Updating google earth maps
If you go to the bottom of the satellite map, you see a date stamp marking the last update.
You receive an email notification confirming that you've set up the alert, with a warning that updates can take "weeks, months and even years." Next time Google Maps updates this location, it will email you.
There are times when Google Maps updates in real-time to mark major events and to give assistance in emergency situations.
For example, it updated imagery for the 2012 London Olympic Games just before the Opening Ceremony, and it provided updated satellite crisis maps to help aid teams assess damage and target locations in need of help shortly after the Nepal earthquake in April 2015.
According to the Google Earth Blog, data updates usually happen about once a month, but they may not show real-time images.
Google Earth gathers data from various satellite and aerial photography sources, and it can take months to process, compare and set up the data before it appears on a map.
There is no set update schedule for either mapping program.
All the imagery can be accessed using the Earth Engine application programming interface, which scientists use to study large-scale global changes in the environment and track the spread of diseases.With Google's Follow Your World tool, you can also sign up for email notifications when specific location images change.The satellite data on Google Maps is typically between 1 to 3 years old.At the time, Google used shots captured by the less-capable Landsat 7, which suffered a hardware failure back in 2003 that resulted in some portions of the world having diagonal gaps of missing data.Below, you can see the how Landsat 8's imagery of New York City is vast improvement over what Google was using before: Google says its new mosaic was crafted from nearly a petabyte of data containing more than 700 trillion pixels.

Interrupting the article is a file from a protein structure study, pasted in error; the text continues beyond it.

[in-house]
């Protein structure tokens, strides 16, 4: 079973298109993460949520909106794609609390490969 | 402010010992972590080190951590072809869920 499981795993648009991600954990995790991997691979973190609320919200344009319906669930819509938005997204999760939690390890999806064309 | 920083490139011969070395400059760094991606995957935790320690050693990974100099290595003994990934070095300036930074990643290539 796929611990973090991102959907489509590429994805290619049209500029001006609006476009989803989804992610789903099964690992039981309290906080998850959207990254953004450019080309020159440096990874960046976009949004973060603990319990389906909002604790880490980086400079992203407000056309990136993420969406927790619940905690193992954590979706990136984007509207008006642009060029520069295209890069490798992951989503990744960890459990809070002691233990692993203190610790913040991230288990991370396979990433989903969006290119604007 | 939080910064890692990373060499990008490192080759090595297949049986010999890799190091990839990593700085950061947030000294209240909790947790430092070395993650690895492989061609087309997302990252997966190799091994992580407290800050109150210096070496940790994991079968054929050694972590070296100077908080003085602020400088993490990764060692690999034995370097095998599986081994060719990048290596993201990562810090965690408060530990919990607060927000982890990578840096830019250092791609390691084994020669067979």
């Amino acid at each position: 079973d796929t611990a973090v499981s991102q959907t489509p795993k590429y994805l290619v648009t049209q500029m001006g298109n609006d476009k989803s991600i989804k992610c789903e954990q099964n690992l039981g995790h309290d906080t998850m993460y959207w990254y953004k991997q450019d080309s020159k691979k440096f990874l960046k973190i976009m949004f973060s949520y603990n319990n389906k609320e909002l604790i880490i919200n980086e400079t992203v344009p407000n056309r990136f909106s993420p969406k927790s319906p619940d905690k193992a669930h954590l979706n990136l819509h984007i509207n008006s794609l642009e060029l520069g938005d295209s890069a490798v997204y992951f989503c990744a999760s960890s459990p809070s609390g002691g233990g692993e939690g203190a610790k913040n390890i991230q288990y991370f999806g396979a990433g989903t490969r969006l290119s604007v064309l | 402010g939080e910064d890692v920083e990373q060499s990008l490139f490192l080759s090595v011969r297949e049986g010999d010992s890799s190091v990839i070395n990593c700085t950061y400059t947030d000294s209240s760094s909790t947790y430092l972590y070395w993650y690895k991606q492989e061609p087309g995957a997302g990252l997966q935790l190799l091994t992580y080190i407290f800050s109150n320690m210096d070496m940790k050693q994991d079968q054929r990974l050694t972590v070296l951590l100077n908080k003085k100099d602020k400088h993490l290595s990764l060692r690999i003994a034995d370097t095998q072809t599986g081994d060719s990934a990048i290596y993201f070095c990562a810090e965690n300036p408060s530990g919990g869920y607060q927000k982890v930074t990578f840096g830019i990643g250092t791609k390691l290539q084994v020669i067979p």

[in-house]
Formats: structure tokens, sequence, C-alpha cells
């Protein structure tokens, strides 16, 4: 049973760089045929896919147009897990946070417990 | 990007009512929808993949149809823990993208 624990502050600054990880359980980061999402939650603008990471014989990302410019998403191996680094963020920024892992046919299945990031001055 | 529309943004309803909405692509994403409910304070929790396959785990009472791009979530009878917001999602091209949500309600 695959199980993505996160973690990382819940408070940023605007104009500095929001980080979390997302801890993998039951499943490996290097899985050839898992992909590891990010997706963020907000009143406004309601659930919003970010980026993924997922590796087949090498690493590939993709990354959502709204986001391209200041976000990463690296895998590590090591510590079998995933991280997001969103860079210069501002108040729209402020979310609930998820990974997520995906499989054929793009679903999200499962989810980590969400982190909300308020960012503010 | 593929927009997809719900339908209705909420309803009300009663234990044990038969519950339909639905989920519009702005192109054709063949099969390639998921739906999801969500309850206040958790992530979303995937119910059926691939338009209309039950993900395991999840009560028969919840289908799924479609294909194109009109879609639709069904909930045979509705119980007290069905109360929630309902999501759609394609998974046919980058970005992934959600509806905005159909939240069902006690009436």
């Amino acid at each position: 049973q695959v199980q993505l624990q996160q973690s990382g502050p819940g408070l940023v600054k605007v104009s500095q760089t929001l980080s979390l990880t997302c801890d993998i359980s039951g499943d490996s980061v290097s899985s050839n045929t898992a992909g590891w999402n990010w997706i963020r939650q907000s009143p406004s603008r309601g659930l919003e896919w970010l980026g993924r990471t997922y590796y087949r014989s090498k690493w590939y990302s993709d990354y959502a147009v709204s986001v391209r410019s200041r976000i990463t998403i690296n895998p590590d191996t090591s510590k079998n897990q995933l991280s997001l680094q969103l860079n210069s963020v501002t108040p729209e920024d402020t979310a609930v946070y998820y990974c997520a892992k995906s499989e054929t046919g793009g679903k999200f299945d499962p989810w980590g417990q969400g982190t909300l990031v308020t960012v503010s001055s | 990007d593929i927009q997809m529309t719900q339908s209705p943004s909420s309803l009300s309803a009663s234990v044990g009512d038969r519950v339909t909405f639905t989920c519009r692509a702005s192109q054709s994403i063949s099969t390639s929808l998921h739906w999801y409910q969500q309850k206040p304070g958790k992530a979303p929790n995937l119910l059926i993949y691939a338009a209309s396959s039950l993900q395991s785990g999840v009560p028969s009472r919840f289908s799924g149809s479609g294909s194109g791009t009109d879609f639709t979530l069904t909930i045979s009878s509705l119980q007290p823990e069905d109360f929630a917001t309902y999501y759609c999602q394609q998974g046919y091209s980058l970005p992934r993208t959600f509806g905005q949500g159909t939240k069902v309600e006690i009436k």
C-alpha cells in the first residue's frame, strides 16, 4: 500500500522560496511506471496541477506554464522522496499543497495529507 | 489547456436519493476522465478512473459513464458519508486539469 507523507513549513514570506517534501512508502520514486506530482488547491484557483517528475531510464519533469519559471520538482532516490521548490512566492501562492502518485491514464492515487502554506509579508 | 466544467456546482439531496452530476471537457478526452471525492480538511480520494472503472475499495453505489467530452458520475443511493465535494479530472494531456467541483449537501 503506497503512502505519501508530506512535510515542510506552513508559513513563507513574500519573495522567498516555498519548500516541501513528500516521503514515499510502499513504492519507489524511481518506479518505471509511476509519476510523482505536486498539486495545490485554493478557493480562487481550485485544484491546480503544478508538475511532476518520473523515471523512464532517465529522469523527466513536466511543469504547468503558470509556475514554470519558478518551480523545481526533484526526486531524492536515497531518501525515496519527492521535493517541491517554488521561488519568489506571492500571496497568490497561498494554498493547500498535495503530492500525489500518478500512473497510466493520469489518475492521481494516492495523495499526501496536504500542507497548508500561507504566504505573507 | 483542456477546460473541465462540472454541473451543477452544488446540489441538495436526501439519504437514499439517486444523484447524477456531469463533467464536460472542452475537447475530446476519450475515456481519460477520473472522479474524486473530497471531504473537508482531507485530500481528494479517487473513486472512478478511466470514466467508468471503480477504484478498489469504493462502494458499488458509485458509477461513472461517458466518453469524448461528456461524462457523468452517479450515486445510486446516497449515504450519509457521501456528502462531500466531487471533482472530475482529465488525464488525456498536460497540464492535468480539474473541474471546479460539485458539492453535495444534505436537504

The images on Google Earth are always updated as they try to provide users with the highest-resolution images possible of the different locations available.